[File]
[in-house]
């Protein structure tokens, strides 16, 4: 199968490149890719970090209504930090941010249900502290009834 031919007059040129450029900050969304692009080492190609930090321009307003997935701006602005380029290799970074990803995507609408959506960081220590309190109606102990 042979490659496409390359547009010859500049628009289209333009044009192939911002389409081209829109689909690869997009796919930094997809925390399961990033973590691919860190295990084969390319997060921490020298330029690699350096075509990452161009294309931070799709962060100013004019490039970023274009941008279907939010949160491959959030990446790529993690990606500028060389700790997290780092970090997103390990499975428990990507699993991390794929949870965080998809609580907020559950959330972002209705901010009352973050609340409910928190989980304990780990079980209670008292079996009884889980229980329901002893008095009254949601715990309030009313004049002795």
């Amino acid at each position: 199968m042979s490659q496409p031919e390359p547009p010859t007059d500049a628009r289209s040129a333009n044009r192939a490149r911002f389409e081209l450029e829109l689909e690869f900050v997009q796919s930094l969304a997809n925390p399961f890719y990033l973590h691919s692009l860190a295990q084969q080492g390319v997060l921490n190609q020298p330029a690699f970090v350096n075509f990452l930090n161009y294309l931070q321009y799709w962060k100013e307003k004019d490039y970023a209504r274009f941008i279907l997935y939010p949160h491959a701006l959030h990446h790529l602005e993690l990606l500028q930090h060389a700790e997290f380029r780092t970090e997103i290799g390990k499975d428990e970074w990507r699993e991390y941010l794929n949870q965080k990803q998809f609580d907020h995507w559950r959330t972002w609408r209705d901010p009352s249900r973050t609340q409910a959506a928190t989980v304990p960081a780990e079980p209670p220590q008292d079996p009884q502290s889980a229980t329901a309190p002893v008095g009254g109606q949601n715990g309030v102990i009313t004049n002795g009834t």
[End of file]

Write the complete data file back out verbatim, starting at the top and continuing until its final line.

[in-house]
């Protein structure tokens, strides 16, 4: 199968490149890719970090209504930090941010249900502290009834 031919007059040129450029900050969304692009080492190609930090321009307003997935701006602005380029290799970074990803995507609408959506960081220590309190109606102990 042979490659496409390359547009010859500049628009289209333009044009192939911002389409081209829109689909690869997009796919930094997809925390399961990033973590691919860190295990084969390319997060921490020298330029690699350096075509990452161009294309931070799709962060100013004019490039970023274009941008279907939010949160491959959030990446790529993690990606500028060389700790997290780092970090997103390990499975428990990507699993991390794929949870965080998809609580907020559950959330972002209705901010009352973050609340409910928190989980304990780990079980209670008292079996009884889980229980329901002893008095009254949601715990309030009313004049002795």
């Amino acid at each position: 199968m042979s490659q496409p031919e390359p547009p010859t007059d500049a628009r289209s040129a333009n044009r192939a490149r911002f389409e081209l450029e829109l689909e690869f900050v997009q796919s930094l969304a997809n925390p399961f890719y990033l973590h691919s692009l860190a295990q084969q080492g390319v997060l921490n190609q020298p330029a690699f970090v350096n075509f990452l930090n161009y294309l931070q321009y799709w962060k100013e307003k004019d490039y970023a209504r274009f941008i279907l997935y939010p949160h491959a701006l959030h990446h790529l602005e993690l990606l500028q930090h060389a700790e997290f380029r780092t970090e997103i290799g390990k499975d428990e970074w990507r699993e991390y941010l794929n949870q965080k990803q998809f609580d907020h995507w559950r959330t972002w609408r209705d901010p009352s249900r973050t609340q409910a959506a928190t989980v304990p960081a780990e079980p209670p220590q008292d079996p009884q502290s889980a229980t329901a309190p002893v008095g009254g109606q949601n715990g309030v102990i009313t004049n002795g009834t």